Every homo sapiens needs an outbuilding within the curtelage of their property
Welcome...to my Shed!
How very odd indeed to be browsing the streets and shops of North Wales without having just come from/about to go in to work! The plan was to make our way over to Conwy for lunch and then pootle about the castle, the ramparts and the surrounding country park with the kids and the dog and the In-Laws until tea-time; those not wanting to visit the Snowdonia Dragons would then return to the house leaving me (for deffo) with a micro-car and an IKEA bag full of games for a-playin'. As plans go, it was a fine one but by 4PM everyone had aching legs and rumbling tums so we left early. We're only about 20 miles away from 'the old haunts', so I grabbed a handful of fruit and set off back to The Mulberry with Arthur and Benedict in tow; we arrived on the dippetty-dot of 1830HRS, the official 'start' of this hidden treasure of a club.
To warm things (ie. Arthur) up, we started with the splendidly-daft Flicky Spaceships:
(PRISMA fixes many blurred sins)
In summary: Pick up a resource matching the colour of the hex your ship's 'Nose' is pointing in then flick your ship to somewhere else (preferrably to a hex of a colour you need) then, if poss, buy an upgrade card. Upgrade cards give you veeps and a special ability.
It's no more complicated than that and, for 30 minutes or so, it provides straightforward, no-nonsense fun. Tim, sporting his ever-growing and impressive sideburns, sneaked ahead of Benedict to claim the victory (and the sorest flicking nail)!
Next, because the other tables weren't ready to reset yet, was Nusfjord; an alterior motive here, of course, as Benedict had yet to play this Tony Favourite: the idea being that he, Arthur and I will be able to play this back at the house if/when the rain sets in!
Benedict did very well in his debut, impressively without penalties and sitting on a back-pattingly robust 32 points. Arthur triple-schoonered and forested up his entire board save a small utility building and a whopping Stronghold amongst the trees for 28 points. Tim was, unfortunately, diddled out a couple of lucrative buildings (by me) and a couple of gold in a final round 'filling of the plates' (by Benedict), losing him a potential 20 points (ouch!). I filled my board (see above) for...well, count it up yourselves!
Arthur sat with Yvonne and Daffydd (who are getting married in a couple of weeks time: the club's second 'wedding', I believe) and watched them playing some dungeon crawler or other; while he enjoyed the miniatures, four of us (me, Aaron, Denise and David) settled in to Q.E.: something I've been hoping to try for a while now:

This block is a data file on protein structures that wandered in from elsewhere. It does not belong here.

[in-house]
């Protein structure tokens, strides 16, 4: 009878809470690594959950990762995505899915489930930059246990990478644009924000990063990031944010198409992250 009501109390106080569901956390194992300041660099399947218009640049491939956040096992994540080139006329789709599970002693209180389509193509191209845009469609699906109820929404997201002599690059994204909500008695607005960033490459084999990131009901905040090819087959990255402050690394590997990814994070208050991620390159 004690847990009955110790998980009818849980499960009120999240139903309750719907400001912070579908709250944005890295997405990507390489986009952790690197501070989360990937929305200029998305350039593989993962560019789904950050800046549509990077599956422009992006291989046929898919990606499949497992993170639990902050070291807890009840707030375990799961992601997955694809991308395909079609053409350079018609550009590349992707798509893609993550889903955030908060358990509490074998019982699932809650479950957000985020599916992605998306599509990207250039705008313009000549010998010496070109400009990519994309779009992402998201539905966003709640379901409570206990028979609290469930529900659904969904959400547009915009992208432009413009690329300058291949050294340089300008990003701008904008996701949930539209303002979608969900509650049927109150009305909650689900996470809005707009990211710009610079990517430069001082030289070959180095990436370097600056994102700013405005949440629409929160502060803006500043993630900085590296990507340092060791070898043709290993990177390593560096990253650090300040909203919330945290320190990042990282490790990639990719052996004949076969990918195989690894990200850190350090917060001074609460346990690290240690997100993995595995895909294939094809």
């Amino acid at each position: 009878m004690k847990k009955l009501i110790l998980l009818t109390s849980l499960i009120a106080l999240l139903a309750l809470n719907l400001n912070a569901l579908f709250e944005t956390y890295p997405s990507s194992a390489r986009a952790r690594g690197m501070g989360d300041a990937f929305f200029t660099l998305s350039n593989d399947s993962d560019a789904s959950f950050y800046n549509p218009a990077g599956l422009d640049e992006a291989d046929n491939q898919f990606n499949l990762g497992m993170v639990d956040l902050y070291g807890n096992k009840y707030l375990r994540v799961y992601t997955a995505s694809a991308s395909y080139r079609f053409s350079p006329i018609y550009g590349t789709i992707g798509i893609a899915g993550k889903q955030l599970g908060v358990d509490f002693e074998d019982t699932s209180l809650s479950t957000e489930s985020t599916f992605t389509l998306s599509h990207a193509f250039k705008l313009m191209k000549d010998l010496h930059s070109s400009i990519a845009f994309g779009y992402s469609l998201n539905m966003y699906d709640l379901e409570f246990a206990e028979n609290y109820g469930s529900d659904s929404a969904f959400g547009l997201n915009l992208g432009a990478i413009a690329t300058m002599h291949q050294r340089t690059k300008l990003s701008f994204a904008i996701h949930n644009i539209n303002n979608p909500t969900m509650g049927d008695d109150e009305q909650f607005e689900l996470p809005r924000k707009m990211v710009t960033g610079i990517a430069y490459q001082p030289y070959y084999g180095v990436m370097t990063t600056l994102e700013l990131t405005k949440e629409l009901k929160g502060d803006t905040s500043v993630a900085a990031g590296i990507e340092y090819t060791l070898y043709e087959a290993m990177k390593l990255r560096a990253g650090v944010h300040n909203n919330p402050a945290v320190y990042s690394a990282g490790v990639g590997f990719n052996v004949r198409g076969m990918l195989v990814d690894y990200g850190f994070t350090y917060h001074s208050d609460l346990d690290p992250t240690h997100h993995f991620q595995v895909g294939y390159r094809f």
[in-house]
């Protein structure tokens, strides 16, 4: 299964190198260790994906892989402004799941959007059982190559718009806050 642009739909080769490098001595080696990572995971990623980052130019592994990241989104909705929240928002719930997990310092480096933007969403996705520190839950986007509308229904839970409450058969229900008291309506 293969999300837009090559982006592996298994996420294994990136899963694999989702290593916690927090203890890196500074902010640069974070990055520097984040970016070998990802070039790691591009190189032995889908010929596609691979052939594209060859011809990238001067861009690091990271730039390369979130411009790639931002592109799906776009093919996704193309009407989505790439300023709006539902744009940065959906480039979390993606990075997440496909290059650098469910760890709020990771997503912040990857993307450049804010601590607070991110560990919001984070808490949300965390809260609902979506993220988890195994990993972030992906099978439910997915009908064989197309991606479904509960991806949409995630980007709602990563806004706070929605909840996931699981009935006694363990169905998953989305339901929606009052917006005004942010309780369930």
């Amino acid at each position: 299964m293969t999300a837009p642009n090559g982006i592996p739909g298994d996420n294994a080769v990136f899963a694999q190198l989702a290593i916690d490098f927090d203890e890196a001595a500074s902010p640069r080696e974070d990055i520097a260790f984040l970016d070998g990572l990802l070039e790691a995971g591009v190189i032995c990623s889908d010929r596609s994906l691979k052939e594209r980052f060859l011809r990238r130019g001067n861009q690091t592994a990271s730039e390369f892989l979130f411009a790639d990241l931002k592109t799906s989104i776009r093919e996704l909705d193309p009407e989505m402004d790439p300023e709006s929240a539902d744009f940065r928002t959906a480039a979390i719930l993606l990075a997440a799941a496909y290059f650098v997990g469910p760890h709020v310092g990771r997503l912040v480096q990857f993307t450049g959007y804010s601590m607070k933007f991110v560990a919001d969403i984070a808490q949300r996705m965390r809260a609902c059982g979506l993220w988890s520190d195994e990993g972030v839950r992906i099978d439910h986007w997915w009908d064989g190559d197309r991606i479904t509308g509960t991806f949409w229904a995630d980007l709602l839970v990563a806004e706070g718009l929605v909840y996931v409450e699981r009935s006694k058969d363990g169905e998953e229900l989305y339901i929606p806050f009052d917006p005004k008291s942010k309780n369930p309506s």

In summary: The start player sets a (ANY) price for a tile; each tile has a straight VP value plus a flag and industry icon. A player's own flags can score for them, in sets, at game end as can monopolies/diversity in industries. The other players then secretly bid for the tile - knowing the 'seed price'; the start player reviews the bids (still in secret) and awards the winning bidder the tile but making sure to write the winning bid - in secret - on the back of the tile ie. no-one apart from you knows exactly how much you've spent. At the end of the game, add up all points and then reveal the backs of one's won tiles: whomever spent the MOST money automatically LOSES (!), whomever spent the least gets 6VPs.
Monstrously-simple and simultaneously tense and hilarious, QE ("Quantative Easing") is a triumph of an auction game! Denise went bid-crazy and disqualified herself from the laurels, leaving a previously-profligate David to triumph. I simply MUST get a copy of this for the Ross-on-Wye crowd as it's utterly perfect for our blend of sniping bonhomie! Superb!
The sun-having-set left a delicious blue-green nightglow over the estuary as we were joined by Arthur and Benedict for the evening's closer: Stock hold'em.
In summary: It's sort-of share dealing with Texas Hold 'Em resetting the share prices between rounds(!). Buy/sell shares then play out cards from your hand to build (or destroy) the poker hands growing against each of the six (aquatic animal-themed) companies. At the end of the round, prices for the shares are adjusted according to the poker hand and then a second - final round - is played. Sell all shares at the end and most money is the winner.
A curious artifact of a game, for sure. Denise salvaged her reputation for financial acumen by running away with this in the reckoning. Arthur was pleased to have 'bigged up' his favourite Dolphin Co. and was only a tickle behind the rest of the scores.
How marvellous to see Tim, Aaron, Daffydd, Yvonne, Ed, Tom, Denise, David and Dan again; we're hoping to make it along next Monday as well - maybe with a few more peeps in attendance (the house will fill up even more this coming weekend) - so, if you happen to be in the area, why not stop by as well?